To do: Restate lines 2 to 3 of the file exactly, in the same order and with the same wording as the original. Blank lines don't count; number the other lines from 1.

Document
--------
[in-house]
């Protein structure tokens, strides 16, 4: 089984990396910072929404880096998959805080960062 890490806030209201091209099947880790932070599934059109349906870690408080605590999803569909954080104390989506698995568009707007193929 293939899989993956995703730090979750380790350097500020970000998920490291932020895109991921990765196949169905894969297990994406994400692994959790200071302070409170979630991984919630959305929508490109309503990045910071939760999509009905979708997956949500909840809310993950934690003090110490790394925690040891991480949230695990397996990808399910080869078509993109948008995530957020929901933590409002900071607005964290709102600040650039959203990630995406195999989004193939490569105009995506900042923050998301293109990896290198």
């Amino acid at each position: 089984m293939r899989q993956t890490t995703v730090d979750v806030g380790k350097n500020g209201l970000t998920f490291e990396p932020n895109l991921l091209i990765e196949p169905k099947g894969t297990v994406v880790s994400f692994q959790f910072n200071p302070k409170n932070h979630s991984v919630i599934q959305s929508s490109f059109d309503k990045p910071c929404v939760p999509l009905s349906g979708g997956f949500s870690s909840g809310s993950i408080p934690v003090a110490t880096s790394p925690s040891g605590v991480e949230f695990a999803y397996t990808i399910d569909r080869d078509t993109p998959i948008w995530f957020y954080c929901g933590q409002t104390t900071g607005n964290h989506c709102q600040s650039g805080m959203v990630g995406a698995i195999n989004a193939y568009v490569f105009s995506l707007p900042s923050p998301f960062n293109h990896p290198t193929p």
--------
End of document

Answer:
């Protein structure tokens, strides 16, 4: 089984990396910072929404880096998959805080960062 890490806030209201091209099947880790932070599934059109349906870690408080605590999803569909954080104390989506698995568009707007193929 293939899989993956995703730090979750380790350097500020970000998920490291932020895109991921990765196949169905894969297990994406994400692994959790200071302070409170979630991984919630959305929508490109309503990045910071939760999509009905979708997956949500909840809310993950934690003090110490790394925690040891991480949230695990397996990808399910080869078509993109948008995530957020929901933590409002900071607005964290709102600040650039959203990630995406195999989004193939490569105009995506900042923050998301293109990896290198």
């Amino acid at each position: 089984m293939r899989q993956t890490t995703v730090d979750v806030g380790k350097n500020g209201l970000t998920f490291e990396p932020n895109l991921l091209i990765e196949p169905k099947g894969t297990v994406v880790s994400f692994q959790f910072n200071p302070k409170n932070h979630s991984v919630i599934q959305s929508s490109f059109d309503k990045p910071c929404v939760p999509l009905s349906g979708g997956f949500s870690s909840g809310s993950i408080p934690v003090a110490t880096s790394p925690s040891g605590v991480e949230f695990a999803y397996t990808i399910d569909r080869d078509t993109p998959i948008w995530f957020y954080c929901g933590q409002t104390t900071g607005n964290h989506c709102q600040s650039g805080m959203v990630g995406a698995i195999n989004a193939y568009v490569f105009s995506l707007p900042s923050p998301f960062n293109h990896p290198t193929p």